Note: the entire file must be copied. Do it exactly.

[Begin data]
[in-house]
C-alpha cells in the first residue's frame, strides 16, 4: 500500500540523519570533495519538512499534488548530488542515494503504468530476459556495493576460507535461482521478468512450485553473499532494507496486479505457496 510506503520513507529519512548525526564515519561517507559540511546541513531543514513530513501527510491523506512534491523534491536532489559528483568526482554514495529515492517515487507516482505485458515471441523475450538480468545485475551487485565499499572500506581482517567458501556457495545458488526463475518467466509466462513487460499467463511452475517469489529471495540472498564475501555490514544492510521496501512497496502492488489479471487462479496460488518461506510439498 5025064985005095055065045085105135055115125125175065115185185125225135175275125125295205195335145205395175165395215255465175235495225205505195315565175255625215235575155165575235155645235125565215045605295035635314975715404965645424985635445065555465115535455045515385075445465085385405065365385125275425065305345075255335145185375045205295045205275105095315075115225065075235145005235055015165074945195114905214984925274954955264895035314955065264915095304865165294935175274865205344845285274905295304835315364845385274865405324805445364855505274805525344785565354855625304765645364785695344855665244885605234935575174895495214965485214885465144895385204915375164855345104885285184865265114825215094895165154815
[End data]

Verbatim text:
[in-house]
C-alpha cells in the first residue's frame, strides 16, 4: 500500500540523519570533495519538512499534488548530488542515494503504468530476459556495493576460507535461482521478468512450485553473499532494507496486479505457496 510506503520513507529519512548525526564515519561517507559540511546541513531543514513530513501527510491523506512534491523534491536532489559528483568526482554514495529515492517515487507516482505485458515471441523475450538480468545485475551487485565499499572500506581482517567458501556457495545458488526463475518467466509466462513487460499467463511452475517469489529471495540472498564475501555490514544492510521496501512497496502492488489479471487462479496460488518461506510439498 5025064985005095055065045085105135055115125125175065115185185125225135175275125125295205195335145205395175165395215255465175235495225205505195315565175255625215235575155165575235155645235125565215045605295035635314975715404965645424985635445065555465115535455045515385075445465085385405065365385125275425065305345075255335145185375045205295045205275105095315075115225065075235145005235055015165074945195114905214984925274954955264895035314955065264915095304865165294935175274865205344845285274905295304835315364845385274865405324805445364855505274805525344785565354855625304765645364785695344855665244885605234935575174895495214965485214885465144895385204915375164855345104885285184865265114825215094895165154815